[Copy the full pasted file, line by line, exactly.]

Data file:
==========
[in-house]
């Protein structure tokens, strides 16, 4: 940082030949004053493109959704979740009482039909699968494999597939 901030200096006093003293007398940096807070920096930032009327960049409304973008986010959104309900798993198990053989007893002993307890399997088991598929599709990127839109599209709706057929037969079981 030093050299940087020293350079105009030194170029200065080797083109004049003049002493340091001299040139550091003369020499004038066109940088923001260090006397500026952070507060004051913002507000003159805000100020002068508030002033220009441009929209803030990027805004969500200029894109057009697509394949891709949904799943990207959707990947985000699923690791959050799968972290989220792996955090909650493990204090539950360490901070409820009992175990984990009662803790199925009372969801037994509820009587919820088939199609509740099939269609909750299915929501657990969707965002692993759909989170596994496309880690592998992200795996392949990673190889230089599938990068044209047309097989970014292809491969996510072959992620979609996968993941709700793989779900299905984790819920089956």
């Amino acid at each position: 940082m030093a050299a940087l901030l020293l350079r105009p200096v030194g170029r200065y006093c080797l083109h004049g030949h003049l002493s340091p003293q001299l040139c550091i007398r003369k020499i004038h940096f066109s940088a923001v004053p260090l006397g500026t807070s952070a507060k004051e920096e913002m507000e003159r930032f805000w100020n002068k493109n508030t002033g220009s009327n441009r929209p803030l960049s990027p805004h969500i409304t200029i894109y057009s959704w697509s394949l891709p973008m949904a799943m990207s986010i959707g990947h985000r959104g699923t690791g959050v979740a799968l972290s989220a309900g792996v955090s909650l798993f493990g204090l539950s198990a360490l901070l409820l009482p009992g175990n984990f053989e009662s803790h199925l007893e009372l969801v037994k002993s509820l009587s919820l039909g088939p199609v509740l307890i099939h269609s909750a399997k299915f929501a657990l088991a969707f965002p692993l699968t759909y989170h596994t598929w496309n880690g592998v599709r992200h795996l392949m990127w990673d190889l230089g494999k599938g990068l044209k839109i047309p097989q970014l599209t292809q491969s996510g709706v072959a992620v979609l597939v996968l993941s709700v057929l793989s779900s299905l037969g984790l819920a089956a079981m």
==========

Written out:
[in-house]
């Protein structure tokens, strides 16, 4: 940082030949004053493109959704979740009482039909699968494999597939 901030200096006093003293007398940096807070920096930032009327960049409304973008986010959104309900798993198990053989007893002993307890399997088991598929599709990127839109599209709706057929037969079981 030093050299940087020293350079105009030194170029200065080797083109004049003049002493340091001299040139550091003369020499004038066109940088923001260090006397500026952070507060004051913002507000003159805000100020002068508030002033220009441009929209803030990027805004969500200029894109057009697509394949891709949904799943990207959707990947985000699923690791959050799968972290989220792996955090909650493990204090539950360490901070409820009992175990984990009662803790199925009372969801037994509820009587919820088939199609509740099939269609909750299915929501657990969707965002692993759909989170596994496309880690592998992200795996392949990673190889230089599938990068044209047309097989970014292809491969996510072959992620979609996968993941709700793989779900299905984790819920089956």
């Amino acid at each position: 940082m030093a050299a940087l901030l020293l350079r105009p200096v030194g170029r200065y006093c080797l083109h004049g030949h003049l002493s340091p003293q001299l040139c550091i007398r003369k020499i004038h940096f066109s940088a923001v004053p260090l006397g500026t807070s952070a507060k004051e920096e913002m507000e003159r930032f805000w100020n002068k493109n508030t002033g220009s009327n441009r929209p803030l960049s990027p805004h969500i409304t200029i894109y057009s959704w697509s394949l891709p973008m949904a799943m990207s986010i959707g990947h985000r959104g699923t690791g959050v979740a799968l972290s989220a309900g792996v955090s909650l798993f493990g204090l539950s198990a360490l901070l409820l009482p009992g175990n984990f053989e009662s803790h199925l007893e009372l969801v037994k002993s509820l009587s919820l039909g088939p199609v509740l307890i099939h269609s909750a399997k299915f929501a657990l088991a969707f965002p692993l699968t759909y989170h596994t598929w496309n880690g592998v599709r992200h795996l392949m990127w990673d190889l230089g494999k599938g990068l044209k839109i047309p097989q970014l599209t292809q491969s996510g709706v072959a992620v979609l597939v996968l993941s709700v057929l793989s779900s299905l037969g984790l819920a089956a079981m």